With Remembrance Day not far away, let’s make time to contemplate the virtue of Understanding. What would the world be like if we were all able to understand each other? A better place, of course.
Understanding begins at home. It’s a beautiful virtue to cultivate. It aligns our thinking and our feeling. It unites our hearts and minds. Understanding is not something we wish for, but something we practice actively, with purpose and intention.
The more we try to understand the more open we are to possibility. We don’t jump to conclusions. Our observations are more astute, and we are more likely to see the whole picture. As a result, we have greater insights and wonderful ideas. People around us feel noticed and heard.
Kahlil Gibran said “The reality of the other person is not in what he reveals to you, but in what he cannot reveal to you. Therefore, if you would understand him, listen not to what he says but rather what he does not say.” Understanding requires us to go beyond the surface of what we see and hear and to seek a deeper meaning.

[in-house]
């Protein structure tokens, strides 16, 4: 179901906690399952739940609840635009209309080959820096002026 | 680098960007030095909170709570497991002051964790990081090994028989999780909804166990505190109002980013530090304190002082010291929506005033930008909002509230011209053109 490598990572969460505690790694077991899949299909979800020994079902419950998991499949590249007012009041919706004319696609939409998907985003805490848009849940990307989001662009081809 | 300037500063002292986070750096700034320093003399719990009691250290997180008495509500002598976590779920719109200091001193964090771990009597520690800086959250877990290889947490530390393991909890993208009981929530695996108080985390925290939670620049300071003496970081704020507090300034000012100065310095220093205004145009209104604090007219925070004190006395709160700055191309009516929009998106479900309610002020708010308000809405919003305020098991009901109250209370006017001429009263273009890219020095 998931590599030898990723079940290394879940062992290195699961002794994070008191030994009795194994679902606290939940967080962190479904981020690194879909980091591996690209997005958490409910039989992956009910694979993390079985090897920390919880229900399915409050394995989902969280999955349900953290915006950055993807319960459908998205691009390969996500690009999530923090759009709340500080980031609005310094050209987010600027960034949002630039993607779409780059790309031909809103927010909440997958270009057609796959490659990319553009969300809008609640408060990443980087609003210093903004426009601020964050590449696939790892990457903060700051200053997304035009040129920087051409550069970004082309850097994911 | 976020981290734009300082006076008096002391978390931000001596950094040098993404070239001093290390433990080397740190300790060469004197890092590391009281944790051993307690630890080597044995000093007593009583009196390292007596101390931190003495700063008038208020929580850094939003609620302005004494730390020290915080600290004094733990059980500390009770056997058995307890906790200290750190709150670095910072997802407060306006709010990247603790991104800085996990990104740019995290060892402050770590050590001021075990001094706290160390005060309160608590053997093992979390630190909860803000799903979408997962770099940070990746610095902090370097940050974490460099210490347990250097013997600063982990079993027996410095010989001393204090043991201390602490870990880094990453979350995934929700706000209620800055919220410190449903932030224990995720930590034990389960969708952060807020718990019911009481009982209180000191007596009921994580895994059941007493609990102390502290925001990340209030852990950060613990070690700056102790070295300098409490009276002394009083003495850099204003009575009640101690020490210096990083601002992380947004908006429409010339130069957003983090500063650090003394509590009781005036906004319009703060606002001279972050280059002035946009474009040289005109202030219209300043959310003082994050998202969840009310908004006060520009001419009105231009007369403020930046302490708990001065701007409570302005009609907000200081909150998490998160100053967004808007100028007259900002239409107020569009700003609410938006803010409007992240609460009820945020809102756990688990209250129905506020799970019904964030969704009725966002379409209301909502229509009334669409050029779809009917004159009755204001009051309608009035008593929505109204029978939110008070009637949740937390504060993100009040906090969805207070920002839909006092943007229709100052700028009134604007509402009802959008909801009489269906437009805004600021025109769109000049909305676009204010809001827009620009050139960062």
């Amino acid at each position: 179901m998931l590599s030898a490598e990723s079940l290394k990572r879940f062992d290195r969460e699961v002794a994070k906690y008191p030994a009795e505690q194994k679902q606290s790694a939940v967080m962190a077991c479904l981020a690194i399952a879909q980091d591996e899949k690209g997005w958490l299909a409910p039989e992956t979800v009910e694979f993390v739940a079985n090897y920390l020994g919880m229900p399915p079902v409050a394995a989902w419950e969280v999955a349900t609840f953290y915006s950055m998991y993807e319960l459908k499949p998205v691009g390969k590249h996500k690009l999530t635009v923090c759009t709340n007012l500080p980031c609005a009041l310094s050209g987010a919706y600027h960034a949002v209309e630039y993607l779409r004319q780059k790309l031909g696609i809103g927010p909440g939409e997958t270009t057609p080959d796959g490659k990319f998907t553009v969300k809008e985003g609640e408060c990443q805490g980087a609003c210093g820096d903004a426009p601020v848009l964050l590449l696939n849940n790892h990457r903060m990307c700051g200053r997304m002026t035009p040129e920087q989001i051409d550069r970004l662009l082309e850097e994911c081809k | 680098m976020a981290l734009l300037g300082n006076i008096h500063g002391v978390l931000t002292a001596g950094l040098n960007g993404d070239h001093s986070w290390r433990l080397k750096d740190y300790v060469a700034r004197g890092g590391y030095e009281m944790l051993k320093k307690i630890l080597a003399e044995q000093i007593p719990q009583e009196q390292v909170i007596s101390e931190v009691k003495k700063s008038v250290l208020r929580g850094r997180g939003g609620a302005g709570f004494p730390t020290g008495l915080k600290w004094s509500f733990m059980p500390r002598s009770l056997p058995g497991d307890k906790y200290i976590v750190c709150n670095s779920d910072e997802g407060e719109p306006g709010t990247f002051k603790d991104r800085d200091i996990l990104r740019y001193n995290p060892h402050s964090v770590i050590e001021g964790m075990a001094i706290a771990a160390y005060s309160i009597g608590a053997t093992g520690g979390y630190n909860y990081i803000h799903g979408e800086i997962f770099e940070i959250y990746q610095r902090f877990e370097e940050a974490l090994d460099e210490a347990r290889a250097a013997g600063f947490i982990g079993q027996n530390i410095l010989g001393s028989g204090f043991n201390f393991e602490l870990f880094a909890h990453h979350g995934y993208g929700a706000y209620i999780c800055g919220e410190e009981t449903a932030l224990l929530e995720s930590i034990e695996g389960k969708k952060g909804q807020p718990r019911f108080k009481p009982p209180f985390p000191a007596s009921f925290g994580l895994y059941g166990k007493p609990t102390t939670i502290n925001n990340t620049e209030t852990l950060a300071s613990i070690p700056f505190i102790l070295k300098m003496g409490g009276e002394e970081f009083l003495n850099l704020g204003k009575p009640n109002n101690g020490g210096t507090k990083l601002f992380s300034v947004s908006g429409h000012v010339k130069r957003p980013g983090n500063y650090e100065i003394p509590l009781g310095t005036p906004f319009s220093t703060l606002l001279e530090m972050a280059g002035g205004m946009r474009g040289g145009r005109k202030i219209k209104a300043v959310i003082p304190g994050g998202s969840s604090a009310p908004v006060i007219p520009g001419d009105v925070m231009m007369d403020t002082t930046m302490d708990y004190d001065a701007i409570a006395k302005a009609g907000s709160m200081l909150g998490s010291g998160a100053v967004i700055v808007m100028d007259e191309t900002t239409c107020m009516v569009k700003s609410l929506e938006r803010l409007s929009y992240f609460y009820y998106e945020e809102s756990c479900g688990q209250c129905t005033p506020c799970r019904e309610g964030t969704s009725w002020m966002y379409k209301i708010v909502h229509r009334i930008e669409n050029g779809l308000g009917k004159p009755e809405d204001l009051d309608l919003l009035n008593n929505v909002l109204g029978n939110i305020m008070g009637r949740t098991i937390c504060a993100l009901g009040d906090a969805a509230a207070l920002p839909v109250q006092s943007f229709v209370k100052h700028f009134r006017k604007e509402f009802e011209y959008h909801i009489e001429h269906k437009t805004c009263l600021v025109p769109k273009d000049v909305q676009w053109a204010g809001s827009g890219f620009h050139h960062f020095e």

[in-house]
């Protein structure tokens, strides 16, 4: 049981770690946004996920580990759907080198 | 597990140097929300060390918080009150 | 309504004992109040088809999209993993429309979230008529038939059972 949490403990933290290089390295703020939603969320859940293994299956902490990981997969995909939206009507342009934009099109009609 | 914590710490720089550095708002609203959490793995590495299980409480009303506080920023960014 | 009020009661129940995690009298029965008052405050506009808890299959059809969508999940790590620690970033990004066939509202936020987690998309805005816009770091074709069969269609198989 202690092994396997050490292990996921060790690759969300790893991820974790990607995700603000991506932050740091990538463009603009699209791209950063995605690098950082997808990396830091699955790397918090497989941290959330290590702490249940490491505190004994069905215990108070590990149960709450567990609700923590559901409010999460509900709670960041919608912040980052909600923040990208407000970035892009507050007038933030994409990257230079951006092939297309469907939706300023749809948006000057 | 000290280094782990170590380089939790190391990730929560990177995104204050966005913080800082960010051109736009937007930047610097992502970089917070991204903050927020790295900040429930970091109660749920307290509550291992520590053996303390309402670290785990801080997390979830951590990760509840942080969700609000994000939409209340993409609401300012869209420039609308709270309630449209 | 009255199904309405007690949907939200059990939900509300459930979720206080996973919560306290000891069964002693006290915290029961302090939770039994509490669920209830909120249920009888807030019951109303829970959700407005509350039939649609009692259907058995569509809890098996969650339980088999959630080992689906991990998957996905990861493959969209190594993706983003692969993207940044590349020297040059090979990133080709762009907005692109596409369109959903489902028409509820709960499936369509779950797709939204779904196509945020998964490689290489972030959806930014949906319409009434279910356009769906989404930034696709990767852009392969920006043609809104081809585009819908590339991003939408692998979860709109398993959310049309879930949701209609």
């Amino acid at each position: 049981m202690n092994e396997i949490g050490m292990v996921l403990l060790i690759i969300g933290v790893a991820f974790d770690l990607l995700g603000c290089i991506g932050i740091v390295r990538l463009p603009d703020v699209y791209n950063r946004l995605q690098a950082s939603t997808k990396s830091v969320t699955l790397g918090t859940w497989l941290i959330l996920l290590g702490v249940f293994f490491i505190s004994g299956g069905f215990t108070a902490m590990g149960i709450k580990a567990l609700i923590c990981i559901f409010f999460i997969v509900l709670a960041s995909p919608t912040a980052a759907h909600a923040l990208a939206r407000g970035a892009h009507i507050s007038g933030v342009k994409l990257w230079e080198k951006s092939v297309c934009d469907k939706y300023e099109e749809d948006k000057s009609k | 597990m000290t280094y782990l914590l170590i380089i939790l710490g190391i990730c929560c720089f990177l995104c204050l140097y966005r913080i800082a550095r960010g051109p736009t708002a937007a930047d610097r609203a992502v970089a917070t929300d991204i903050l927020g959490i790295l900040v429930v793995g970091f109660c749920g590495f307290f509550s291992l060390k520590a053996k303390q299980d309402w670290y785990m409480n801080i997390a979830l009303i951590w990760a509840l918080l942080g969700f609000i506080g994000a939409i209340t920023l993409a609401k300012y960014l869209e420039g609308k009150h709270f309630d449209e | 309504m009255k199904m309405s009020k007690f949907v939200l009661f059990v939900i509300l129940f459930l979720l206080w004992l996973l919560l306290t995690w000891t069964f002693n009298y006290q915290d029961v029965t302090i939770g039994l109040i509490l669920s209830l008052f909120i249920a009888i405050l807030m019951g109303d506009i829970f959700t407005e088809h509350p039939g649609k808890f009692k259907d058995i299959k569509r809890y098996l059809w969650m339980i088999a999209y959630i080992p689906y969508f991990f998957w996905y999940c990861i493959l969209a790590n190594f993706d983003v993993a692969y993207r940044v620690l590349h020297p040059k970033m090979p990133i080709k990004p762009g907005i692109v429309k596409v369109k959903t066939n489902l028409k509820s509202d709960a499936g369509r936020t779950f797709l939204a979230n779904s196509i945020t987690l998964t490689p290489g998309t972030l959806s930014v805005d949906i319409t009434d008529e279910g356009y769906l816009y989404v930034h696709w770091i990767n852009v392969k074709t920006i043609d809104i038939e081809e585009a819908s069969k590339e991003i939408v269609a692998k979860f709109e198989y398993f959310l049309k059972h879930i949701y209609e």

Understanding requires work. It’s not quick and easy. It often involves the pursuit of conflicting perspectives. It requires us to look for missing pieces and to challenge ourselves. Dale Carnegie wrote that “…any fool can criticise, condemn, complain but it takes character and self-control to be understanding”.
When differences and conflict arises, understanding helps us show compassion. We are more able to forgive the mistakes of others, and those we make ourselves. It means that we can use empathy and put ourselves in the shoes of the other person. We understand them and we are also more understanding of ourselves.
Let’s help our children engage their reflective minds and use their compassionate hearts. Let’s help them to look, listen, think… and elevate their minds to a place where understanding is possible.
Some quotes to ponder at the dinner table…
“Everything that irritates us about others can lead us to an understanding of ourselves.” (Carl Jung)
“Peace cannot be kept by force; it can only be achieved by understanding.” (Albert Einstein)
Ask your children what understanding would look like if…
Your brother is getting more attention than you?
Your mother has been really irritable all week?
You are not invited to a birthday party?
Your teacher has changed the day for you to do your presentation?
Tessa Lloyd, Junior School Counsellor